Background The criteria for organ acceptance remain inconsistent, which limits the ability to standardize critical care practices. We sought to examine predictors of liver graft use and survival to better guide the selection and management of potential organ donors.
Study Design A prospective observational study of all donors managed by the 8 organ procurement organizations in United Network for Organ Sharing Region 5 was conducted from July 2008 to March 2011. Critical care end points that reflect the normal hemodynamic, acid-base, respiratory, endocrine, and renal status of the donor were collected at 3 time points. Critical care and demographic data associated with liver transplantation and graft survival rates were first determined using univariate analyses, and then logistic regression was used to identify independent predictors of these two outcomes.
Results From 961 donors, 730 (76%) livers were transplanted and 694 (95%) were functioning after 74 ± 73 days of follow-up. After regression analysis, donor BMI (odds ratio [OR] = 0.94), male sex (OR = 1.89), glucose <150 mg/dL (OR = 1.97), lower dopamine dose (OR = 0.95), vasopressin use (OR = 1.95), and ejection fraction >50% (OR = 1.77) remained as independent predictors of liver use. Graft survival was associated with lower donor BMI (OR = 0.91) and sodium levels (OR = 0.95).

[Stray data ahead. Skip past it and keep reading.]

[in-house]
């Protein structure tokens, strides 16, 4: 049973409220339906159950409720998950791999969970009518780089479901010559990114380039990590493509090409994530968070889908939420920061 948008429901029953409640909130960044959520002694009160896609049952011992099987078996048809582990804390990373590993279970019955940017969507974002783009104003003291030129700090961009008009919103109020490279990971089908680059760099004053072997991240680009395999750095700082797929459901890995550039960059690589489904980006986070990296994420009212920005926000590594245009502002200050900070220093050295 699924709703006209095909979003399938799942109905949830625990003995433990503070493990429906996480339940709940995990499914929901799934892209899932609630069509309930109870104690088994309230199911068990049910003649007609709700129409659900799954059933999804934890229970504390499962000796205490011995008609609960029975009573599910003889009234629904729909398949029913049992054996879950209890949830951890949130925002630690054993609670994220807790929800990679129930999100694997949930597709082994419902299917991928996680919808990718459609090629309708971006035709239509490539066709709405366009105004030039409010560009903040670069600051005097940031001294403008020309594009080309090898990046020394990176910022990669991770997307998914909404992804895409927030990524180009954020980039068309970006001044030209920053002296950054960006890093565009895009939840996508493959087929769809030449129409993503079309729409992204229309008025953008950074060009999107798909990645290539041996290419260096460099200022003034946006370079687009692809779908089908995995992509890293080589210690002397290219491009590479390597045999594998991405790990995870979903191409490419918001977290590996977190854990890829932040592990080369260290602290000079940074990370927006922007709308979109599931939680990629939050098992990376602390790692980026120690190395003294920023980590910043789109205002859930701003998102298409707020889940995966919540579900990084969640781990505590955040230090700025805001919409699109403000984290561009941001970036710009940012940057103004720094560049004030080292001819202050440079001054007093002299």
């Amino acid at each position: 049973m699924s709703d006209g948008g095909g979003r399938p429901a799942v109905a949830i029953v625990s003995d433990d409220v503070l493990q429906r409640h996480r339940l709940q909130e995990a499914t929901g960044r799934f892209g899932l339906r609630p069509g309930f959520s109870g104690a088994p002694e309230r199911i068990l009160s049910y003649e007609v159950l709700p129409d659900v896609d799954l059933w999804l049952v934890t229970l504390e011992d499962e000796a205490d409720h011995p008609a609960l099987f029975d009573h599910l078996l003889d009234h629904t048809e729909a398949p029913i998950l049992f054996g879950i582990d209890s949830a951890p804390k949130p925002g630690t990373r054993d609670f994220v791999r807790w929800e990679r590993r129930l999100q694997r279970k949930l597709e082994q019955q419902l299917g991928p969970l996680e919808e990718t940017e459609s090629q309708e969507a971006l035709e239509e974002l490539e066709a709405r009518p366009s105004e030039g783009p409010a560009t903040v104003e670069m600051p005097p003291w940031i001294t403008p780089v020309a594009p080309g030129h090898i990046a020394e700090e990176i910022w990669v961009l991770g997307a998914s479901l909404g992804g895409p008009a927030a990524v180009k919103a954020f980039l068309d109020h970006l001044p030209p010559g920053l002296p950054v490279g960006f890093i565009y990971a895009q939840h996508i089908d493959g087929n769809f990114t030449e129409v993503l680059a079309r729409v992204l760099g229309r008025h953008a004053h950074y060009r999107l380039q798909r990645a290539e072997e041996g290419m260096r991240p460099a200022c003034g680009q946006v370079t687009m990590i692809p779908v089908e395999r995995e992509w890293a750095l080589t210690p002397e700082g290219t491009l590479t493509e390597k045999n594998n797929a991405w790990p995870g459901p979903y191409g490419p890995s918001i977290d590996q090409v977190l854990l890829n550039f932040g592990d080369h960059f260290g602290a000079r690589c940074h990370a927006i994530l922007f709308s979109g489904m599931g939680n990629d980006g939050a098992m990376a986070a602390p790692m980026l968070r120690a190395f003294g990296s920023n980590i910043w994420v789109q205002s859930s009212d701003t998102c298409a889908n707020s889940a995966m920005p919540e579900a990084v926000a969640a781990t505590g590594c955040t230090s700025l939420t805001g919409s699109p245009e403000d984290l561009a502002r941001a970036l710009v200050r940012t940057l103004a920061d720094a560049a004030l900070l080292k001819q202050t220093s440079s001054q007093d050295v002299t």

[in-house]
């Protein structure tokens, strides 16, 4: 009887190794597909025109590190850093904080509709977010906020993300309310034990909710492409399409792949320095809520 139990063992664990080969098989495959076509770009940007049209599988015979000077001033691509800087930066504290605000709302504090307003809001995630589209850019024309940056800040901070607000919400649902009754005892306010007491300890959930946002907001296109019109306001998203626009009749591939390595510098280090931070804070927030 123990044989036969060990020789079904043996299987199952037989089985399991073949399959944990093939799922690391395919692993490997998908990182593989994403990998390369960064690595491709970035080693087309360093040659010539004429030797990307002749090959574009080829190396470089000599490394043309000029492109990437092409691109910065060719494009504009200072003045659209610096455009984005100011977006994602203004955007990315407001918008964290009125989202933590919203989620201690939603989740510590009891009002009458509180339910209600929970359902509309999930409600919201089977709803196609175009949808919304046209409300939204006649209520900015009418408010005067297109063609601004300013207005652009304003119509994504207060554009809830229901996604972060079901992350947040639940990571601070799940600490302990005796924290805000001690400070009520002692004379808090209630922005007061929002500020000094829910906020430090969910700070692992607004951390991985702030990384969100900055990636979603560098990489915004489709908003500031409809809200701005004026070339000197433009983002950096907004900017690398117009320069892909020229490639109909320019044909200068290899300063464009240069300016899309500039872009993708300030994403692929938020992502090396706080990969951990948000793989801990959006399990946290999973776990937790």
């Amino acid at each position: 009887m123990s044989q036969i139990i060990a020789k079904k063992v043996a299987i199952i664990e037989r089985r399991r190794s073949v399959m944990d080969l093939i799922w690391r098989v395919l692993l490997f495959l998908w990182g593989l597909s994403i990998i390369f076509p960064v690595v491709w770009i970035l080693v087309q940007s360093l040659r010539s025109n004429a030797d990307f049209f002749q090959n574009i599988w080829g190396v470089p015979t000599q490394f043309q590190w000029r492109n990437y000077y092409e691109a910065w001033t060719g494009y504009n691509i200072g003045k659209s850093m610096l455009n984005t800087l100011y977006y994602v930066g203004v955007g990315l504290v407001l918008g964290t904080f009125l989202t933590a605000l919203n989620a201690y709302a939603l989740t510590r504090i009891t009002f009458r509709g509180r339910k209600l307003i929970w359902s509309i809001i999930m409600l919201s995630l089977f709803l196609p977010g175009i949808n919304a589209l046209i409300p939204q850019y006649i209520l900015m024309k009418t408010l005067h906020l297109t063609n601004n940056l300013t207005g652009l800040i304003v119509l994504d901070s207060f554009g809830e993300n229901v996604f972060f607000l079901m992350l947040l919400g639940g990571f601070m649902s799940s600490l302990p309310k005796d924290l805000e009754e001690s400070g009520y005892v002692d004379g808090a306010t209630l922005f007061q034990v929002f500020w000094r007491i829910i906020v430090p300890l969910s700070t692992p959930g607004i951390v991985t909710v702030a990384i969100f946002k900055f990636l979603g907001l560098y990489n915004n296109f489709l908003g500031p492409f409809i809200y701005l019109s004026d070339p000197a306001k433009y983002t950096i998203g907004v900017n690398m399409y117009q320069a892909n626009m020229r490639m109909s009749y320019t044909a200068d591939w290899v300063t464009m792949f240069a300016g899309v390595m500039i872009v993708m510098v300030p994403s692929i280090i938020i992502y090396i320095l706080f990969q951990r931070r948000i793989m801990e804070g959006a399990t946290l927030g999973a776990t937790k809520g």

Conclusions After controlling for donor age, sex, and BMI, both hemodynamic and endocrine critical care end points were associated with increased liver graft use. Both donor BMI and lower sodium levels during the course of donor management were independently predictive of improved graft survival. These results may help guide the management and selection of potential organ donors after neurologic determination of death.
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